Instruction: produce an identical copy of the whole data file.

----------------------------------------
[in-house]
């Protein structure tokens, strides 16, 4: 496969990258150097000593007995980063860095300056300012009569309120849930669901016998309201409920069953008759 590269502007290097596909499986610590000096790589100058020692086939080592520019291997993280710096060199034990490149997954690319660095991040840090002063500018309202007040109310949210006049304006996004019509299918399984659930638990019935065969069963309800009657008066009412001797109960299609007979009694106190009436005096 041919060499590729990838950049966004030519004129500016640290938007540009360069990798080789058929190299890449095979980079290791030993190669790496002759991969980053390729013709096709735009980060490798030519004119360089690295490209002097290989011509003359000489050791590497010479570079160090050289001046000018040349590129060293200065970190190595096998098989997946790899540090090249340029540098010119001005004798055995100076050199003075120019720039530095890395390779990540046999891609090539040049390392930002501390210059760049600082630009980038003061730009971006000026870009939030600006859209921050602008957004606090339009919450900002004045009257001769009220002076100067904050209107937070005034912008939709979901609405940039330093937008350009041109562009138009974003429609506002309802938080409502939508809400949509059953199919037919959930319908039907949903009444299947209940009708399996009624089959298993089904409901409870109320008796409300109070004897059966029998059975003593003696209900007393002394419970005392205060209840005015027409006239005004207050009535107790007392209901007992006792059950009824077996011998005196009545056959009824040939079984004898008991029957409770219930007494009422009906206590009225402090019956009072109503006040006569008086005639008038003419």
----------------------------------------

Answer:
[in-house]
């Protein structure tokens, strides 16, 4: 496969990258150097000593007995980063860095300056300012009569309120849930669901016998309201409920069953008759 590269502007290097596909499986610590000096790589100058020692086939080592520019291997993280710096060199034990490149997954690319660095991040840090002063500018309202007040109310949210006049304006996004019509299918399984659930638990019935065969069963309800009657008066009412001797109960299609007979009694106190009436005096 041919060499590729990838950049966004030519004129500016640290938007540009360069990798080789058929190299890449095979980079290791030993190669790496002759991969980053390729013709096709735009980060490798030519004119360089690295490209002097290989011509003359000489050791590497010479570079160090050289001046000018040349590129060293200065970190190595096998098989997946790899540090090249340029540098010119001005004798055995100076050199003075120019720039530095890395390779990540046999891609090539040049390392930002501390210059760049600082630009980038003061730009971006000026870009939030600006859209921050602008957004606090339009919450900002004045009257001769009220002076100067904050209107937070005034912008939709979901609405940039330093937008350009041109562009138009974003429609506002309802938080409502939508809400949509059953199919037919959930319908039907949903009444299947209940009708399996009624089959298993089904409901409870109320008796409300109070004897059966029998059975003593003696209900007393002394419970005392205060209840005015027409006239005004207050009535107790007392209901007992006792059950009824077996011998005196009545056959009824040939079984004898008991029957409770219930007494009422009906206590009225402090019956009072109503006040006569008086005639008038003419």